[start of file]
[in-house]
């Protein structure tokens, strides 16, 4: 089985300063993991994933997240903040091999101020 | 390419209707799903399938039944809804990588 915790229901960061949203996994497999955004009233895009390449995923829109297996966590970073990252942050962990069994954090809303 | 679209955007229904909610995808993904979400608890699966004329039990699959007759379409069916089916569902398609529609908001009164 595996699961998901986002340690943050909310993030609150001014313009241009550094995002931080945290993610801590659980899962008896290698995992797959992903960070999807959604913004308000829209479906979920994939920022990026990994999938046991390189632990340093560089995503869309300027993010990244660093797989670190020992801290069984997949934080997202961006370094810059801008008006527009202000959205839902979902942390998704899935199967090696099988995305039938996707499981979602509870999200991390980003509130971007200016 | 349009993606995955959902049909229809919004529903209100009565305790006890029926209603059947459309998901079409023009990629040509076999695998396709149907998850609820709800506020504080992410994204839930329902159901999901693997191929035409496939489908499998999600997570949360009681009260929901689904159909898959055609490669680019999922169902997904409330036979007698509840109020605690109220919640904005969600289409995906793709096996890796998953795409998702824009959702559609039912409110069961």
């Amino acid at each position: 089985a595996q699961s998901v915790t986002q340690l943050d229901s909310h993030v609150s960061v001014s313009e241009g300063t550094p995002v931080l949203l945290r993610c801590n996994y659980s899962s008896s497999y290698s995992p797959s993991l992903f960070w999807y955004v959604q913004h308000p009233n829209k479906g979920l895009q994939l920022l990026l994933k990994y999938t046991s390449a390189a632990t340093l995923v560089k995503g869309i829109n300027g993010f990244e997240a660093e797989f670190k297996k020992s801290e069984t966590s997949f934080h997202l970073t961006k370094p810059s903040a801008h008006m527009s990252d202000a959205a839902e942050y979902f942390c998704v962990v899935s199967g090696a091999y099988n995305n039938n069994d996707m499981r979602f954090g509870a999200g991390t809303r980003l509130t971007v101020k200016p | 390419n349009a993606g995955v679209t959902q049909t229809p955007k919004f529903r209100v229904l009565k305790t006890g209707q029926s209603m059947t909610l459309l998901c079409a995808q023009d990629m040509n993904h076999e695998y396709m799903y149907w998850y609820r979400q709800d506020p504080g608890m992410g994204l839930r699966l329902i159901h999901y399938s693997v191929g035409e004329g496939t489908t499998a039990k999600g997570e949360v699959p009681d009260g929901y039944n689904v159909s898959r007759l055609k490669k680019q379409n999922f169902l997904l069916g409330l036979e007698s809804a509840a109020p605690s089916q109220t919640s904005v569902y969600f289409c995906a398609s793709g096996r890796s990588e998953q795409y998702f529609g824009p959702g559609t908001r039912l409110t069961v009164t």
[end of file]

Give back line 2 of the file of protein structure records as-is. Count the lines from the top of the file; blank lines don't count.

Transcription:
């Protein structure tokens, strides 16, 4: 089985300063993991994933997240903040091999101020 | 390419209707799903399938039944809804990588 915790229901960061949203996994497999955004009233895009390449995923829109297996966590970073990252942050962990069994954090809303 | 679209955007229904909610995808993904979400608890699966004329039990699959007759379409069916089916569902398609529609908001009164 595996699961998901986002340690943050909310993030609150001014313009241009550094995002931080945290993610801590659980899962008896290698995992797959992903960070999807959604913004308000829209479906979920994939920022990026990994999938046991390189632990340093560089995503869309300027993010990244660093797989670190020992801290069984997949934080997202961006370094810059801008008006527009202000959205839902979902942390998704899935199967090696099988995305039938996707499981979602509870999200991390980003509130971007200016 | 349009993606995955959902049909229809919004529903209100009565305790006890029926209603059947459309998901079409023009990629040509076999695998396709149907998850609820709800506020504080992410994204839930329902159901999901693997191929035409496939489908499998999600997570949360009681009260929901689904159909898959055609490669680019999922169902997904409330036979007698509840109020605690109220919640904005969600289409995906793709096996890796998953795409998702824009959702559609039912409110069961």